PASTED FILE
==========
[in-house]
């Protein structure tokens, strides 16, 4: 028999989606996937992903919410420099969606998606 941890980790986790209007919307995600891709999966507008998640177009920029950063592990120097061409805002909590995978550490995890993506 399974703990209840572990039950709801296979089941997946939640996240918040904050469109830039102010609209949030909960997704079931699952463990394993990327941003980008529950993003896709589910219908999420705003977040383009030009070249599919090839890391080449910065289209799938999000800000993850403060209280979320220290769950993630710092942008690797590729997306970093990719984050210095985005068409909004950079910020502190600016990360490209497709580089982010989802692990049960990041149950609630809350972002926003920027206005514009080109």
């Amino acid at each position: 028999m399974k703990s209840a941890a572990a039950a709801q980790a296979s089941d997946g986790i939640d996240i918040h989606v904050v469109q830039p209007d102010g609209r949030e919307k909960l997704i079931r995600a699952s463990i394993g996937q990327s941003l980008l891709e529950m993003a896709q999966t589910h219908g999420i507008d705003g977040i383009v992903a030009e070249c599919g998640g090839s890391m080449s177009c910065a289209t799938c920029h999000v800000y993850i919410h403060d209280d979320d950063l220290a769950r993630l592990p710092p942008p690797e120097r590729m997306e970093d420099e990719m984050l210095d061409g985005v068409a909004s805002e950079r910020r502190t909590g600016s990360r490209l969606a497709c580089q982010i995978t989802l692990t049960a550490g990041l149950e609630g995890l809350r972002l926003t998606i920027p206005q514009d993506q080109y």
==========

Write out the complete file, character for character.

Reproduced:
[in-house]
């Protein structure tokens, strides 16, 4: 028999989606996937992903919410420099969606998606 941890980790986790209007919307995600891709999966507008998640177009920029950063592990120097061409805002909590995978550490995890993506 399974703990209840572990039950709801296979089941997946939640996240918040904050469109830039102010609209949030909960997704079931699952463990394993990327941003980008529950993003896709589910219908999420705003977040383009030009070249599919090839890391080449910065289209799938999000800000993850403060209280979320220290769950993630710092942008690797590729997306970093990719984050210095985005068409909004950079910020502190600016990360490209497709580089982010989802692990049960990041149950609630809350972002926003920027206005514009080109």
């Amino acid at each position: 028999m399974k703990s209840a941890a572990a039950a709801q980790a296979s089941d997946g986790i939640d996240i918040h989606v904050v469109q830039p209007d102010g609209r949030e919307k909960l997704i079931r995600a699952s463990i394993g996937q990327s941003l980008l891709e529950m993003a896709q999966t589910h219908g999420i507008d705003g977040i383009v992903a030009e070249c599919g998640g090839s890391m080449s177009c910065a289209t799938c920029h999000v800000y993850i919410h403060d209280d979320d950063l220290a769950r993630l592990p710092p942008p690797e120097r590729m997306e970093d420099e990719m984050l210095d061409g985005v068409a909004s805002e950079r910020r502190t909590g600016s990360r490209l969606a497709c580089q982010i995978t989802l692990t049960a550490g990041l149950e609630g995890l809350r972002l926003t998606i920027p206005q514009d993506q080109y």